Monday, February 25, 2019
Politicians on both sides of the aisle agree that the tax system is in dire need of repair. The argument is how to do it so that it is equitable and fair. Some want to fix it so that it generates more revenue; others want to use it as a tool to decrease the wealth inequality. Are those appropriate goals? Is there any surprise that the public distrusts taxes so much?
Democratic presidential candidates are suggesting numerous ways to increase the tax rates of the wealthy. Other Democrats are proposing headline grabbing ideas, such as Ms. Ocasio-Cortez’s Green New Deal. But there may be other ways to patch up the system without completely tearing it down.
High net-worth Americans legally skirt the estate tax, even before the exemption increase brought by the Tax Cuts and Jobs Act. One major avenue is by passing much of their riches to their heirs without paying taxes on capital gains - ever. According to the Center on Budget and Policy Priorities this accounts for “as much as about 55 percent for estates worth more than $100 million,” using this stepped-up basis. Closing this loophole would raise more than $650 billion over a decade, estimates the Congressional Budget Committee.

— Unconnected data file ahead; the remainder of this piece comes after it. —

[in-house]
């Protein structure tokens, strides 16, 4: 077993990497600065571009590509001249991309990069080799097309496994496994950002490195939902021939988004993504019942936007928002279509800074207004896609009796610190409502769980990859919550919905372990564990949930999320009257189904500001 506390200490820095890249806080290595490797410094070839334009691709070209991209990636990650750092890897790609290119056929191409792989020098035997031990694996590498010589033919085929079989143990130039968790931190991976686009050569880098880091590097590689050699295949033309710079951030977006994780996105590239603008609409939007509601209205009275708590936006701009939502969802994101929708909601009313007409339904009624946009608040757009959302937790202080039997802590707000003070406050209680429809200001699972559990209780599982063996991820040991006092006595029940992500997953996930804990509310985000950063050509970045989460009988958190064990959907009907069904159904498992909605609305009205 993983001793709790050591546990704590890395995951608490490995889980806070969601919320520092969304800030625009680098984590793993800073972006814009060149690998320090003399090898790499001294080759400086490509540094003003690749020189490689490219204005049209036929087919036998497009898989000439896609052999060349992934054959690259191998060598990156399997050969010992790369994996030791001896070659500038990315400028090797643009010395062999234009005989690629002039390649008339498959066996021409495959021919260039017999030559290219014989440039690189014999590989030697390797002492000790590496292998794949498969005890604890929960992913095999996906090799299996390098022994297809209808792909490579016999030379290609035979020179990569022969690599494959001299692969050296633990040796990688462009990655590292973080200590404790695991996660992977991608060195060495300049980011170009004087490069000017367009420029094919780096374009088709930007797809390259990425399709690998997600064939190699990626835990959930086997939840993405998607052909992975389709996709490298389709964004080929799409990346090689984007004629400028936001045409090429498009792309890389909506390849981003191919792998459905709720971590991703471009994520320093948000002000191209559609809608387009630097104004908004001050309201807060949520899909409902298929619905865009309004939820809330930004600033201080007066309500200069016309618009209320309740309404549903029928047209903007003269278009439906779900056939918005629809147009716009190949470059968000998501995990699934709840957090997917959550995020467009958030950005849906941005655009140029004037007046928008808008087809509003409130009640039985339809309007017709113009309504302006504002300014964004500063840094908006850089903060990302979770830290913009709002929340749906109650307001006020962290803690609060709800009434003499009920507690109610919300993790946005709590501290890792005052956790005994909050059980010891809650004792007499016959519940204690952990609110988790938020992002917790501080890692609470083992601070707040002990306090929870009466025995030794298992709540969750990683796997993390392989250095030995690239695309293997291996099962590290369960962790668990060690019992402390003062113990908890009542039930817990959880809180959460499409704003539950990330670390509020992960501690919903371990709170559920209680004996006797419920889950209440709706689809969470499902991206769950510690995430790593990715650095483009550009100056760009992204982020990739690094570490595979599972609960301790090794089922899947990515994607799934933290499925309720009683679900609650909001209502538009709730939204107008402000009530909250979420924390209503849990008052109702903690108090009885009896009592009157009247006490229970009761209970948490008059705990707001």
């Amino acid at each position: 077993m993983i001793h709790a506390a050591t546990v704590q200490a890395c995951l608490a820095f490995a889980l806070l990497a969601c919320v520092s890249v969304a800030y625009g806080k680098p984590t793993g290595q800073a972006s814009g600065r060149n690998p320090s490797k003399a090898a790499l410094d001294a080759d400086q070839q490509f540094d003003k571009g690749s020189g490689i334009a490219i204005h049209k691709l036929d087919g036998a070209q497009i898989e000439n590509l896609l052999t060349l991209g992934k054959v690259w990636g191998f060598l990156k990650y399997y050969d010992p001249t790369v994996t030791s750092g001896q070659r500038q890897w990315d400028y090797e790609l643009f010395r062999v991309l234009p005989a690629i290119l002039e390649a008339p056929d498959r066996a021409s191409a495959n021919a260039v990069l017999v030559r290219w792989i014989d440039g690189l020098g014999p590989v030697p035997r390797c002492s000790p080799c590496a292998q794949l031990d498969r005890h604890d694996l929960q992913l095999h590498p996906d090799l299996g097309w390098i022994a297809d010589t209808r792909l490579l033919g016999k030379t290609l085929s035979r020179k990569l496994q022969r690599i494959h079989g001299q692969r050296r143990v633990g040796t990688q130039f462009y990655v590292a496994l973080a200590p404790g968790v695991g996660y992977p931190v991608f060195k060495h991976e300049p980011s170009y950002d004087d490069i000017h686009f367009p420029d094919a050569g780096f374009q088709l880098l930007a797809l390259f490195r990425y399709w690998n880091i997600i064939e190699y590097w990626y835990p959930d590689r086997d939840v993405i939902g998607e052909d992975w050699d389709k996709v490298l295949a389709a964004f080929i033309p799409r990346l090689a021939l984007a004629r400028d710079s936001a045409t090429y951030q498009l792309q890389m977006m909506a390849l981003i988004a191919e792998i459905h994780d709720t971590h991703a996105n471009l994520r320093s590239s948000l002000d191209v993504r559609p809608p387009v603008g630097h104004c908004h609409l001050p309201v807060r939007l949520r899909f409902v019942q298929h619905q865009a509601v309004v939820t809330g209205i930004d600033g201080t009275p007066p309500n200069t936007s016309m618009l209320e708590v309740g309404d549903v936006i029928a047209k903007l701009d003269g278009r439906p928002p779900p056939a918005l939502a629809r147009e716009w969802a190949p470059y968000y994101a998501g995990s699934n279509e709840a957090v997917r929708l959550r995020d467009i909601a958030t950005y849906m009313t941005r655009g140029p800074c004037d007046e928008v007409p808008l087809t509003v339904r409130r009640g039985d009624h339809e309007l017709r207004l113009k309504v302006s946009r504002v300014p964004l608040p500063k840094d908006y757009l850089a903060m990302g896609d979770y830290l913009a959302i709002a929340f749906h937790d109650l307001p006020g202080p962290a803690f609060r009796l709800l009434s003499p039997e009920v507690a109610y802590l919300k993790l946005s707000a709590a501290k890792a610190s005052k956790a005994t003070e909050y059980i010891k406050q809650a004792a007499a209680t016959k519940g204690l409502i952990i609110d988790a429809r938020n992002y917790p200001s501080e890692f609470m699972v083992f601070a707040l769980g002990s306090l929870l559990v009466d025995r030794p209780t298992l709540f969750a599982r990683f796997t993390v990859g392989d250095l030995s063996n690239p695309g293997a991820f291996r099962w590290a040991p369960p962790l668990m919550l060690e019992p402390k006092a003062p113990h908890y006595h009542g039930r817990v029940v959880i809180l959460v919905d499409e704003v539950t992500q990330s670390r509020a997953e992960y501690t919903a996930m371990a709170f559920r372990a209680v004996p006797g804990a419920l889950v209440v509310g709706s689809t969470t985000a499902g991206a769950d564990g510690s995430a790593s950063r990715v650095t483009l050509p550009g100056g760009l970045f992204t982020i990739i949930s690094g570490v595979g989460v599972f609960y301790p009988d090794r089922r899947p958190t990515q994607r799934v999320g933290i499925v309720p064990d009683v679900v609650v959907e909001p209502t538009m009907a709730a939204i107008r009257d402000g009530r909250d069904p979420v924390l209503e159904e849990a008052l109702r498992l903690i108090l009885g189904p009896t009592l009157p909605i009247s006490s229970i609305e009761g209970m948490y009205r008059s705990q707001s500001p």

Capital gains are taxed much less than income taxes. Warren Buffett says his secretary pays a higher tax rate than he does as the rate for capital gains top out at 20%, while a person making a $40,000 salary would be taxed at 22%.
See Andrew Ross Sorkin, Tax the Rich? Here’s How to Do It (Sensibly), New York Times, February 25, 2019.
Special thanks to Matthew Bogin, (Esq., Bogin Law) for bringing this memorandum to my attention.